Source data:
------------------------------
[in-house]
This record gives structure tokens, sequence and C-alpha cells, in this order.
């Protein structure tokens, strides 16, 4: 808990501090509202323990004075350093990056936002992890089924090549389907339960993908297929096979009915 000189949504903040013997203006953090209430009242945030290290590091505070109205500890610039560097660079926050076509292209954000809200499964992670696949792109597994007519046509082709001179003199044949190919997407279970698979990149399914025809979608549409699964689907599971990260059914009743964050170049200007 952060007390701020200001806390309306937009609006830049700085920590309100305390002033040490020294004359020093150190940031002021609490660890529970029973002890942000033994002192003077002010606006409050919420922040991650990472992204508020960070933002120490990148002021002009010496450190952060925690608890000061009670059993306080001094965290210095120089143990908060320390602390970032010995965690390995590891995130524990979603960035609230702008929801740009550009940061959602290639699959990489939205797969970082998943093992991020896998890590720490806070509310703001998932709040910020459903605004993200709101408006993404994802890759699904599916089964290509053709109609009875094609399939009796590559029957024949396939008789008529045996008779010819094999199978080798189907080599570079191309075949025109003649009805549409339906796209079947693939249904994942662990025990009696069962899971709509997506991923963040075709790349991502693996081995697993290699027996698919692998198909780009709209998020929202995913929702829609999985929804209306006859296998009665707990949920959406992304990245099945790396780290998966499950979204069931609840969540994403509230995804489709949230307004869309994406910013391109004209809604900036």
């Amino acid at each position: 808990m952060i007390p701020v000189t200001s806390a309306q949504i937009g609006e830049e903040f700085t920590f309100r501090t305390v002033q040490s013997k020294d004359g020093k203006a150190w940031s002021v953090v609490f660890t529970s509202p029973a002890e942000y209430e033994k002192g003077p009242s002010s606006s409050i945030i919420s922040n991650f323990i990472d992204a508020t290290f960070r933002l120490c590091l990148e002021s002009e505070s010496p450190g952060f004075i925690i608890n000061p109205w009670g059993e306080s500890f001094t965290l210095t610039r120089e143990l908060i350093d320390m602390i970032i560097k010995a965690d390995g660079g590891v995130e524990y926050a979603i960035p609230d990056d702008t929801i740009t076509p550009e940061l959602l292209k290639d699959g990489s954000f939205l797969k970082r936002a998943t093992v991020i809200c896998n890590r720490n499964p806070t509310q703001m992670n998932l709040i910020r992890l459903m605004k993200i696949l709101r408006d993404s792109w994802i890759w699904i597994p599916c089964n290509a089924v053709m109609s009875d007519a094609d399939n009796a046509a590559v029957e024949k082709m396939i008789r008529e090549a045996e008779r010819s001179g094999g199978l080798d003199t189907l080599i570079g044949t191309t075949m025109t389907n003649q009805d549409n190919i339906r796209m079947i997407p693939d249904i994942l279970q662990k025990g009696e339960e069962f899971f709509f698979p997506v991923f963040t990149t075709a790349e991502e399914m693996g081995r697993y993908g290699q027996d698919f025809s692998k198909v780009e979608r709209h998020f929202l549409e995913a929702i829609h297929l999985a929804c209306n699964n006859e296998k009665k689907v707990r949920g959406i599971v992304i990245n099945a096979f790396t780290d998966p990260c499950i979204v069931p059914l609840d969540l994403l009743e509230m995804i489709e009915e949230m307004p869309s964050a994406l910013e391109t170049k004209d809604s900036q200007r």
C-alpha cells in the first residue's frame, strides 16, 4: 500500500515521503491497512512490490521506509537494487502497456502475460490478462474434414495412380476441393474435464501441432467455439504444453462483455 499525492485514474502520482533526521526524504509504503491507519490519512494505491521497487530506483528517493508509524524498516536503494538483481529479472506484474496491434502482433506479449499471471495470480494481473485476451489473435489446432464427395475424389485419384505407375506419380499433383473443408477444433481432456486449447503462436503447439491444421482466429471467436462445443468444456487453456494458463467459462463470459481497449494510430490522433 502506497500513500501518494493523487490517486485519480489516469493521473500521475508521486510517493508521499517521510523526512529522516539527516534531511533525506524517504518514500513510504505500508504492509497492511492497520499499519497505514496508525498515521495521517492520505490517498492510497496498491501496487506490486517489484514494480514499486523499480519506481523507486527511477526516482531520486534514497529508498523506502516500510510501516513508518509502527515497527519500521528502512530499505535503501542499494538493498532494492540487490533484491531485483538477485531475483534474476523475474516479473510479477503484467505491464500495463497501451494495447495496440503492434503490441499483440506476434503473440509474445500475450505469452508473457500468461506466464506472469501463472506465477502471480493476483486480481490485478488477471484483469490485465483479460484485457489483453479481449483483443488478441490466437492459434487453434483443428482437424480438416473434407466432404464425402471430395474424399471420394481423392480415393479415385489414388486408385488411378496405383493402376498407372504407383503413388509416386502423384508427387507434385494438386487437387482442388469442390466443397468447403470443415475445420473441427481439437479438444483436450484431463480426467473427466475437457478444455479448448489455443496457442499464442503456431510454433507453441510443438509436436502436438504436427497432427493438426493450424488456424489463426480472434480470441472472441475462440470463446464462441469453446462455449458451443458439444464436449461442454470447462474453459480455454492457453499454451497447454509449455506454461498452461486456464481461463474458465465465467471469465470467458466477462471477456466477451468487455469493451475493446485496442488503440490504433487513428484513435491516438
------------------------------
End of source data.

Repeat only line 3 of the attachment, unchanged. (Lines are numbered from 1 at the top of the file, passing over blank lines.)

């Protein structure tokens, strides 16, 4: 808990501090509202323990004075350093990056936002992890089924090549389907339960993908297929096979009915 000189949504903040013997203006953090209430009242945030290290590091505070109205500890610039560097660079926050076509292209954000809200499964992670696949792109597994007519046509082709001179003199044949190919997407279970698979990149399914025809979608549409699964689907599971990260059914009743964050170049200007 952060007390701020200001806390309306937009609006830049700085920590309100305390002033040490020294004359020093150190940031002021609490660890529970029973002890942000033994002192003077002010606006409050919420922040991650990472992204508020960070933002120490990148002021002009010496450190952060925690608890000061009670059993306080001094965290210095120089143990908060320390602390970032010995965690390995590891995130524990979603960035609230702008929801740009550009940061959602290639699959990489939205797969970082998943093992991020896998890590720490806070509310703001998932709040910020459903605004993200709101408006993404994802890759699904599916089964290509053709109609009875094609399939009796590559029957024949396939008789008529045996008779010819094999199978080798189907080599570079191309075949025109003649009805549409339906796209079947693939249904994942662990025990009696069962899971709509997506991923963040075709790349991502693996081995697993290699027996698919692998198909780009709209998020929202995913929702829609999985929804209306006859296998009665707990949920959406992304990245099945790396780290998966499950979204069931609840969540994403509230995804489709949230307004869309994406910013391109004209809604900036």